A KC-46 Pegasus crewed by Airmen from the 22nd Air Refueling Wing flew for more than 24 hours, establishing a new Air Mobility Command record and covering more than 9,000 miles, the Air Force announced.
The 24.2-hour, record-breaking flight—which lasted from May 5 to 6—was intended to gather data on the “feasibility, limitations, potential risks as well as unique benefits of the KC-46 for long-duration flights,” according to a service press release.
Six pilots, three boom operators, a photojournalist, and a physician assistant took part in the flight, with two-pilot teams swapping out every four hours while a backup pilot team gathered data and took notes. The physician assistant onboard monitored the aircrew to ensure their safety and the safety of the mission.
“In flight medicine, our goal is to preserve not only the health and safety of the aircrew, but also to preserve the safety of the missions those aircrew perform,” Maj. Cory Henderson, 349th Air Refueling Squadron aeromedical physician assistant, said in the statement. “For this mission, we’ve tried to do that from the start of planning and now through the execution phase.”
During the flight, the KC-46 performed dry contacts with another KC-46, refueled four Marine Corps F-35s, and was itself refueled by another KC-46. The flight path included both the northern and southern borders of the U.S. as well as the East and West Coasts.
On social media, aviation enthusiasts tracked the flight path, which started and ended at McConnell Air Force Base, Kan., passing over roughly three dozen states.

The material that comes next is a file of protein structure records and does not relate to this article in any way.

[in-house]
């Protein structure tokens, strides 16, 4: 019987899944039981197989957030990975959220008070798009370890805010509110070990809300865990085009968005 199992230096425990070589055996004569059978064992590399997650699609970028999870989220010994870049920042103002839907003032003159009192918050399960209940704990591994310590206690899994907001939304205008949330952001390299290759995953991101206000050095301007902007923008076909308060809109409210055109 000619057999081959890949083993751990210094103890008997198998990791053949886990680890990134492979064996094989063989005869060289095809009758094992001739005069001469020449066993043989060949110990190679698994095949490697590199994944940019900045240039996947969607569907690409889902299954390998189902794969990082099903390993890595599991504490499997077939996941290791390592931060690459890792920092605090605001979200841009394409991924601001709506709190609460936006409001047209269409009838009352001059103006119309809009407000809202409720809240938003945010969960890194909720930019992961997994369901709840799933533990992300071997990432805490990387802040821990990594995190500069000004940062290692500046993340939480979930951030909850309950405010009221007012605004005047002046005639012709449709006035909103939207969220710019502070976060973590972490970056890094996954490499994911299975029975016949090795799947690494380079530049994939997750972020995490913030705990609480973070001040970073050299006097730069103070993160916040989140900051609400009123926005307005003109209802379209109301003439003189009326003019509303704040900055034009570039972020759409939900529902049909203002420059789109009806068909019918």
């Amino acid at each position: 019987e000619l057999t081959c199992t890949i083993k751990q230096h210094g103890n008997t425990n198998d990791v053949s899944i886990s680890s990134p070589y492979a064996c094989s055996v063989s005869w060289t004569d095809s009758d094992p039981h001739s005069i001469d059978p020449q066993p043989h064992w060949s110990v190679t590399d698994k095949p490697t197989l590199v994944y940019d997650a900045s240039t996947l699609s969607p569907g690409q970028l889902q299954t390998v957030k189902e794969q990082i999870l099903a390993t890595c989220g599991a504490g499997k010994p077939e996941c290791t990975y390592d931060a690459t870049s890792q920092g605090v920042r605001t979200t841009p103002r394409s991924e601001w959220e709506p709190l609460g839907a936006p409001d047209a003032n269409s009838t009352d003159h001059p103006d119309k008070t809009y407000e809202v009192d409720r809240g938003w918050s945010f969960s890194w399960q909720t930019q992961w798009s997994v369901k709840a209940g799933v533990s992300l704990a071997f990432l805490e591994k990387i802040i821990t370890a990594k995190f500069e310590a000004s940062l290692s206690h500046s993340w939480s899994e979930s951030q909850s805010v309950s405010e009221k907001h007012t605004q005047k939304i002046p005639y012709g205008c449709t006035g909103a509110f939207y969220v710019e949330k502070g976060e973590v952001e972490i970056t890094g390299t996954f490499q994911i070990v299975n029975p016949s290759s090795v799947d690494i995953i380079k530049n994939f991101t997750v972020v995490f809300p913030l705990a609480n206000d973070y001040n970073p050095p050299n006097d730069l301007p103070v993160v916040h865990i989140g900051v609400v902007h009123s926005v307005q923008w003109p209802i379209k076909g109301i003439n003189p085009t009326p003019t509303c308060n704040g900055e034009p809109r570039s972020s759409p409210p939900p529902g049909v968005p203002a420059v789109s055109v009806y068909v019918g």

Planning for the flight took several weeks and required in-the-air adjustments, according to the Air Force, as severe weather in certain areas forced the crew to adjust the route.
“This 24-hour sortie is a critical step in the operational evolution of tankers and the role the KC-46 plays in that,” Col. Nate Vogel, 22nd Air Refueling Wing commander, said in the statement. “This sortie helps mobility forces identify how best to operate on long-duration sorties from human, to machine, to mission aspects. Long-duration flights are inherently full of risk, and conducting this operation now allows us to identify those risks, and then build and apply mitigations in a more controlled environment.”
This new record also marks a positive milestone for the KC-46, which is expected to replace the KC-135 but has been plagued by issues throughout its development. The biggest problem, the troubled Remote Vision System, has cost hundreds of millions, delayed the declaration of full-rate production, and forced the tanker to stop refueling certain planes.
Most recently, though, the Pegasus has been cleared to refuel 85 percent of the fleet and conducted its first refueling of an international aircraft, a Spanish EF-18 Hornet.
While the May 5-6 flight marks a new record for AMC, the Air Force has had previous experience with lengthy flights. In 2001, B-2 bombers flew from Whiteman Air Force Base, Mo., across the Pacific to strike Afghanistan at the start of Operation Enduring Freedom, spending upwards of 40 consecutive hours in the air. Also during Operation Enduring Freedom, a pair of F-15E crews flew a sortie of 15.5 hours, the longest fighter combat sortie ever.